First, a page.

Coupeville gets a bakery

Islanders with a hankerin’ for a schneckin, heart for a tart or a crush on croissants no longer have to drive to Langley to satisfy their appetites.

Coupe’s Village Bakery opened this week in Coupeville, offering all the tasty treats made famous by Langley Village Bakery. Both are owned by Tom and Maria Scott, who caved in to pressure from the Coupeville community to open a bakery in their town.

“People came to us from Coupeville two years ago and said they wanted a bakery,” Tom Scott said Thursday, sitting in his new Coupeville bakery. That visit by “five or six” Coupeville community leaders set in motion an effort that culminated with the opening of Coupe’s Village Bakery, located at the new Coupe’s Village development at 107 S. Main St.

The Scotts bought the Langley bakery five years ago. Although highly popular, it’s situated in a building that Tom Scott describes as “a shoebox.” Trying to meet demand in the tiny bakery was an exercise in cramped working conditions. Last Thanksgiving alone they took orders for 250 pies. “That’s a quarter of the population of Langley,” Scott said.

The new bakery in Coupeville is spacious by comparison, and much of the baking for both shops will be done there, although Langley will continue to bake many of its own products. The extra capacity allows the Scotts to reach out to other retailers. The new Big Cup Coffee shop in Oak Harbor offers their bakery products.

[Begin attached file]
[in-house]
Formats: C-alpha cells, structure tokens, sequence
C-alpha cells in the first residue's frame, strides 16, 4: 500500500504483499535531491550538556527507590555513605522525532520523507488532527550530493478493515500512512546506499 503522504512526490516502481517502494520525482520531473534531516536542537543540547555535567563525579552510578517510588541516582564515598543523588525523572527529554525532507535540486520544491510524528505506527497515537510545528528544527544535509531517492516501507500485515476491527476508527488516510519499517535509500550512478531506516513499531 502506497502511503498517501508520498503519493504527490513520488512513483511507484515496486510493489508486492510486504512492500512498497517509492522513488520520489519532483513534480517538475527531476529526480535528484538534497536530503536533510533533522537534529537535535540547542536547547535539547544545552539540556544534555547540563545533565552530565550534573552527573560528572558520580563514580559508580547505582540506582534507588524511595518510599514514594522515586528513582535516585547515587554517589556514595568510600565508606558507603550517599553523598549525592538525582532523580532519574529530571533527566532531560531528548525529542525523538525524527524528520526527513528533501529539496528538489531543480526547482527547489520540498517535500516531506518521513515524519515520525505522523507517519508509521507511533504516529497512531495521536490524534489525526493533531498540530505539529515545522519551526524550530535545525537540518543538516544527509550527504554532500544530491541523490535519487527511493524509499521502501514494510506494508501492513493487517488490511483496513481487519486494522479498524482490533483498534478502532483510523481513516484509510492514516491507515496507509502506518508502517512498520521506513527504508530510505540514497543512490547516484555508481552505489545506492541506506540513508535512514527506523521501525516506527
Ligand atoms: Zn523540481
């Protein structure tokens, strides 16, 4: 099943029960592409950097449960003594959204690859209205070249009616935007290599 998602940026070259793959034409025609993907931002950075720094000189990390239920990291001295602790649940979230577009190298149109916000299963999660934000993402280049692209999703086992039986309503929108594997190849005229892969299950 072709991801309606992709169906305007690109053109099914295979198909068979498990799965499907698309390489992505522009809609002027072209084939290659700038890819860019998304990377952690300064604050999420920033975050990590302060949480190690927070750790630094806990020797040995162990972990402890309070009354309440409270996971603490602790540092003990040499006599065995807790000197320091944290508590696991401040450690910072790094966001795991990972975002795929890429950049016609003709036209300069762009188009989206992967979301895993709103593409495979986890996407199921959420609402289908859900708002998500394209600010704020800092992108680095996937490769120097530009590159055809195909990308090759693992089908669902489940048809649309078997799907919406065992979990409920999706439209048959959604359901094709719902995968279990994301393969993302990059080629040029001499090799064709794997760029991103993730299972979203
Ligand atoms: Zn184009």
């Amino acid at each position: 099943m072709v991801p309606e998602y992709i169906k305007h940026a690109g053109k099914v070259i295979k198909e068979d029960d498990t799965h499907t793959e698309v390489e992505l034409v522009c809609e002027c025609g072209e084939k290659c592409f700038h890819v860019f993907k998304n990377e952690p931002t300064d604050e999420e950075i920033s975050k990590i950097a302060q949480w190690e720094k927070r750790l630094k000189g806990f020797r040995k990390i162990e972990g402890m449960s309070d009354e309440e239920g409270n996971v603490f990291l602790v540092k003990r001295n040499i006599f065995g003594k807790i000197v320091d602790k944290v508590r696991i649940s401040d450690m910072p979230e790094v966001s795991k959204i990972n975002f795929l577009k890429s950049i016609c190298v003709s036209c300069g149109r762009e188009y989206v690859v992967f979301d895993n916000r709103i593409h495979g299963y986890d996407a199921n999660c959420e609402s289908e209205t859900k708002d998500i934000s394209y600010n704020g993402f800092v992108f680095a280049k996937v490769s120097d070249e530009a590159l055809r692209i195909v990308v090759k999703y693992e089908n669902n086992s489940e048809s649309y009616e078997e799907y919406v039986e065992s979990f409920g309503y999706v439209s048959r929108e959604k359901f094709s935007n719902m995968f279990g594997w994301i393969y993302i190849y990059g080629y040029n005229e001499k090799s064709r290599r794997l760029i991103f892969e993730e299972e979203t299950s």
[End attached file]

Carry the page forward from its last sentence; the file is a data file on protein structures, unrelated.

Coupe’s Village Bakery also offers more seating than Langley, which enabled Maria to expand their lunch menu for the Coupeville crowd. Many are familiar faces to the Scotts. “A lot of people drove down to Langley to get this stuff,” he said.

The bakery offers cheesecake, cinnamon twists, cookies, scones, tea cakes, turnovers, cinnamon rolls, bear claws and other tasty products. Most popular, according to barrista Michelle Perkins, is the schnecken, a sweet concoction that almost literally melts in your mouth. “It’s horrible,” she laughed. “We’re all going to gain weight!”

Perkins grew up in Oak Harbor and remembers when Chris’ Bakery closed about five years ago. “Everyone was devastated,” she said. Already, Oak Harbor residents have found Coupe’s Village Bakery. “Everyone is so happy!,” she said. “There’s finally a bakery!”

Maria Scott creates quick lunches out of ingredients at hand, so customers never get tired of the same thing. A variety of sandwiches on homemade bread are big sellers, as are polenta and lasagna. Thursday’s chicken enchiladas drew a big crowd. “It was insane in here,” said Perkins. “We almost ran out of dishes.”

Another employee, Sausha Branson, described the schneckin as the “house favorite,” while other big sellers are peach bear claws and peanut butter/chocolate chip cookies. They serve Caravali coffee, and all employees are well versed in the various drinks. “If you grew up on Whidbey Island you know what a cappucino and latte are,” Branson said.

The bakery crew arrives at 2 a.m. and baking continues all day long. Store hours are 7 a.m. to 5 p.m. Monday through Saturday, and 7 to 2 on Sunday.

Only a sandwich board marks the bakery’s location and so far there has been no advertising. “We wanted to break in slowly,” Scott said, shaking his head after an extremely busy lunch hour. That plan obviously didn’t work, and the Scotts realize those visitors two years ago weren’t kidding when they said Coupeville wanted a bakery.

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